This November, I will bicycle (& skate) my way to Key West, Florida. It is the finale of my pedal-powered journey beginning (for me) in Bar Harbor Maine in 2015 — cycling southbound a week+ per year.
But, I don’t ride for me.
I ride — with a group of cyclists, test riders who are activists and pioneers — for you, your friends, your family and future generations who crave safe travels that don’t involve a cars. I pedal-power this distance for walkers, joggers, skaters, cyclists and those in wheelchairs who need trails & safe passages for commuting, recreating or just needing a dose of nature.
My fellow cyclists and I are part of The East Coast Greenway Alliance — a non-profit who works with communities along the Eastern seaboard to build or bridge trails from Maine to Key West that are car-free &/or safe-passages.
My distance running debut (beyond the high school track) – was on June 17, 1978 , at the Vestal XXK in Vestal, NY. The race organizers (Triple Cities Runner Club) and specifically Alan Jones, the Race Director at that time encouraged women to run distances previously frowned upon and it was an event where Kathrine Switzer — who famously ran the all-male Boston Marathon in 1967 — ran in 1971. Continue reading The Vestal XXK Re-run→
Doris drove the oversized van — a rehabbed ambulance — into the lot designated for runners taking four parking spaces while Lois tended to other matters. Outside, runners no older than 40 congregated, wearing singlets and shorts in 45-degree weather, not growing goosebumps, waiting for the half marathon to start. Inside the van, the temperature a balmy 78.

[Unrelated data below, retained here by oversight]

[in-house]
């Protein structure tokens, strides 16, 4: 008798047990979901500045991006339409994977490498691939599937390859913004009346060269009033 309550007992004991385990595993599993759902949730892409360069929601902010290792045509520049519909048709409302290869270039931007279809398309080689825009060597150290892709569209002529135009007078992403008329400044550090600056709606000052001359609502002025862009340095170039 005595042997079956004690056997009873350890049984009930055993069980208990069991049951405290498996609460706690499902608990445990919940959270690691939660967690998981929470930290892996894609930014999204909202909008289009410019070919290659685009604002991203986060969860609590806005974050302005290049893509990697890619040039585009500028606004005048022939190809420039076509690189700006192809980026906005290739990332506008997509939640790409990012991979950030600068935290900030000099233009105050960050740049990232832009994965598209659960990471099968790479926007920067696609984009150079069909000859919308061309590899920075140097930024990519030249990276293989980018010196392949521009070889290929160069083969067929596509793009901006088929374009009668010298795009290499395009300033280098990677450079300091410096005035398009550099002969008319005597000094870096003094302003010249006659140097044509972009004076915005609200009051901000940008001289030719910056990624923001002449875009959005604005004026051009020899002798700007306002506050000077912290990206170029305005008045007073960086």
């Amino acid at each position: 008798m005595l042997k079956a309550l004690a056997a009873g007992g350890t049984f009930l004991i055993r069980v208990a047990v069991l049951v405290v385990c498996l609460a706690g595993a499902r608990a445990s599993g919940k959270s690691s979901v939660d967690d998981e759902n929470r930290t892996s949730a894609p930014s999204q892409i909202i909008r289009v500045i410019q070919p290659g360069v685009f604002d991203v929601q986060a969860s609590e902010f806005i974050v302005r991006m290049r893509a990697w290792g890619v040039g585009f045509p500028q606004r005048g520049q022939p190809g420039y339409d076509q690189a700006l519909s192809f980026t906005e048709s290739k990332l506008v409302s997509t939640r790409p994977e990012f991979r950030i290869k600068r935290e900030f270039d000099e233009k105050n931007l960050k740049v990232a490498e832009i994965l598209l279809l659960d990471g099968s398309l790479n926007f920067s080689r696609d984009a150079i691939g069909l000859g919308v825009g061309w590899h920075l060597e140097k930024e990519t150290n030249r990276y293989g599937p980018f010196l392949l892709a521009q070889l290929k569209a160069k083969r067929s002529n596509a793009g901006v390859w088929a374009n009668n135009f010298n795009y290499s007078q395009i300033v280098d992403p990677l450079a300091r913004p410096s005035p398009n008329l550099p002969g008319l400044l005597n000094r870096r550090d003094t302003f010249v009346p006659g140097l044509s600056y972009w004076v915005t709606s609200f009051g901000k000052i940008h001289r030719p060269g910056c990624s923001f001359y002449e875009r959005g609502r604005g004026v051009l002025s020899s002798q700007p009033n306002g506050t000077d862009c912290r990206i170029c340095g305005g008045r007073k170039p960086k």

Sporting an age category far right of the runners bell curve, Lois and Doris broke a sweat with two layers of pants and a full contingent of long sleeve shirts, Goretex vest, and a winter jacket. Behind the driver’s seat a long hallway – presumed once used for stretchers – flanked a private bathroom, a closet with two fold out chairs, a coffee station and a large sofa covered with knee braces, ankle supports, bandages and four pairs of running shoes. Continue reading The warmup→
As their AmTrak train arrived in New York City, the screeching sounds of brakes grinding to a stop gave way to a sense that something special was about to unfold. Doris and Lois, dragged their carefully packed bags, backpacks actually, that were only easy to carry during the departure from Baltimore. Somehow, during the train ride these bags transformed into cement blocks, becoming heavier and wider, and any plans to walk the distance from mid-town to Battery Park seemed less likely. It was New York City at 9AM and the hum of the city, the tall buildings that on some blocks shut down the sky, had that unique smell of humanity that the shop owners did their best to hose back onto the streets, for a city that claimed to never sleep.
Every once in awhile, you challenge yourself beyond what you think you are capable. You push the limits, and there is still a reserve to push harder. You consider the “Q” word, but somehow manage to talk yourself out of quitting. You think the worst is over, only to find you need to push yourself even more. You wonder what provoked the need for such a challenge? Or, maybe you just don’t realize what you have signed up for.